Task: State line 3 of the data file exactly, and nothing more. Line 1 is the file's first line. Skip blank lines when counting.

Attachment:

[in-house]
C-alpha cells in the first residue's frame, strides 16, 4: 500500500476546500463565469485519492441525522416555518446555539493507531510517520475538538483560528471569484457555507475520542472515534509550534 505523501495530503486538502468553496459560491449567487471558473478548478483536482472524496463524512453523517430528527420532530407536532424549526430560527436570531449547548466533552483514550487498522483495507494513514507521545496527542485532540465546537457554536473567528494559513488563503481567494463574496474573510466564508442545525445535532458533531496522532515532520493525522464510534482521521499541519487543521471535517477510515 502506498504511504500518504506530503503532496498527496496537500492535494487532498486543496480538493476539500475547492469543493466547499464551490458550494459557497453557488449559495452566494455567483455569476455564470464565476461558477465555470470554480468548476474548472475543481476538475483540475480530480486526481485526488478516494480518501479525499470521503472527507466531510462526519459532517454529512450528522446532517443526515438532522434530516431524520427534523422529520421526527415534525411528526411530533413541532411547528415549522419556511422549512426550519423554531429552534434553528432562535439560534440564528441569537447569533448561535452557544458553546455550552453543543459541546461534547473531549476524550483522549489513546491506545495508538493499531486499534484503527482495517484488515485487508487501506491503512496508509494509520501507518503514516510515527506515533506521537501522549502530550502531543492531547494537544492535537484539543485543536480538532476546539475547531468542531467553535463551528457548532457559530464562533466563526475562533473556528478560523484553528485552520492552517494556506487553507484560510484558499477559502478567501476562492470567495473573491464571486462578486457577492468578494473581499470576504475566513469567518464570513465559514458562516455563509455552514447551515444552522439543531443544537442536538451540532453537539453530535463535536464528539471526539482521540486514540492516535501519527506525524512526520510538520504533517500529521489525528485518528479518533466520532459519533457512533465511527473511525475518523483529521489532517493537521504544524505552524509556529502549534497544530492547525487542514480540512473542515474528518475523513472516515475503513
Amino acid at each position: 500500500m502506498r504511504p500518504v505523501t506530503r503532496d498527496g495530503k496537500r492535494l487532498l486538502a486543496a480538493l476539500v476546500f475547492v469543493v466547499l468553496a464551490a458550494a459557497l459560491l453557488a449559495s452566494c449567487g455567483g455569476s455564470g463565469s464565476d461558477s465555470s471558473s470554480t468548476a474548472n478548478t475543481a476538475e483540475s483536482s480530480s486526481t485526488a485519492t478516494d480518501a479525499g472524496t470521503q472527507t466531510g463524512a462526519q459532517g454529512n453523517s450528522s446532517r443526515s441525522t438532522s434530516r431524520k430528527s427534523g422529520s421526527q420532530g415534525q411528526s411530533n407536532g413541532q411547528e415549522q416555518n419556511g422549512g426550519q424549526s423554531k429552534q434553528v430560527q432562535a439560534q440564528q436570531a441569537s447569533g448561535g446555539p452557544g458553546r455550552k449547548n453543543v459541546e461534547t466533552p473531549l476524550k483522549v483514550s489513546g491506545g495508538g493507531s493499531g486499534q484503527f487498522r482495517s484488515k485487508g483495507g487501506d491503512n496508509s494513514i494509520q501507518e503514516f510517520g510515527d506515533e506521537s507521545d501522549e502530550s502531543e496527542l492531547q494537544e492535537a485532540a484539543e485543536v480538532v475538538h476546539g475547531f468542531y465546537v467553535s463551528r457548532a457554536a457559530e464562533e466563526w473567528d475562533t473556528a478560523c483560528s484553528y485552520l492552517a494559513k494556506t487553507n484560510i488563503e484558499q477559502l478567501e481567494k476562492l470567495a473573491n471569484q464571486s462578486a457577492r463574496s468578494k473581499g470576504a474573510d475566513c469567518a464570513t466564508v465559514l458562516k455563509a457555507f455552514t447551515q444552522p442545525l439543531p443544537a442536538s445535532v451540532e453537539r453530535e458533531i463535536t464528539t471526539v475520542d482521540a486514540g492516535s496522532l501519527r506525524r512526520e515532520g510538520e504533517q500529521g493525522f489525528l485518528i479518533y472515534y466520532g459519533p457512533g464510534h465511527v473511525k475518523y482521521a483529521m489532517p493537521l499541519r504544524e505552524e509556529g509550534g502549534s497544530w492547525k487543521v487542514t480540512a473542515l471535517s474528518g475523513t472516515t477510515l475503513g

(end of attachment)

Amino acid at each position: 500500500m502506498r504511504p500518504v505523501t506530503r503532496d498527496g495530503k496537500r492535494l487532498l486538502a486543496a480538493l476539500v476546500f475547492v469543493v466547499l468553496a464551490a458550494a459557497l459560491l453557488a449559495s452566494c449567487g455567483g455569476s455564470g463565469s464565476d461558477s465555470s471558473s470554480t468548476a474548472n478548478t475543481a476538475e483540475s483536482s480530480s486526481t485526488a485519492t478516494d480518501a479525499g472524496t470521503q472527507t466531510g463524512a462526519q459532517g454529512n453523517s450528522s446532517r443526515s441525522t438532522s434530516r431524520k430528527s427534523g422529520s421526527q420532530g415534525q411528526s411530533n407536532g413541532q411547528e415549522q416555518n419556511g422549512g426550519q424549526s423554531k429552534q434553528v430560527q432562535a439560534q440564528q436570531a441569537s447569533g448561535g446555539p452557544g458553546r455550552k449547548n453543543v459541546e461534547t466533552p473531549l476524550k483522549v483514550s489513546g491506545g495508538g493507531s493499531g486499534q484503527f487498522r482495517s484488515k485487508g483495507g487501506d491503512n496508509s494513514i494509520q501507518e503514516f510517520g510515527d506515533e506521537s507521545d501522549e502530550s502531543e496527542l492531547q494537544e492535537a485532540a484539543e485543536v480538532v475538538h476546539g475547531f468542531y465546537v467553535s463551528r457548532a457554536a457559530e464562533e466563526w473567528d475562533t473556528a478560523c483560528s484553528y485552520l492552517a494559513k494556506t487553507n484560510i488563503e484558499q477559502l478567501e481567494k476562492l470567495a473573491n471569484q464571486s462578486a457577492r463574496s468578494k473581499g470576504a474573510d475566513c469567518a464570513t466564508v465559514l458562516k455563509a457555507f455552514t447551515q444552522p442545525l439543531p443544537a442536538s445535532v451540532e453537539r453530535e458533531i463535536t464528539t471526539v475520542d482521540a486514540g492516535s496522532l501519527r506525524r512526520e515532520g510538520e504533517q500529521g493525522f489525528l485518528i479518533y472515534y466520532g459519533p457512533g464510534h465511527v473511525k475518523y482521521a483529521m489532517p493537521l499541519r504544524e505552524e509556529g509550534g502549534s497544530w492547525k487543521v487542514t480540512a473542515l471535517s474528518g475523513t472516515t477510515l475503513g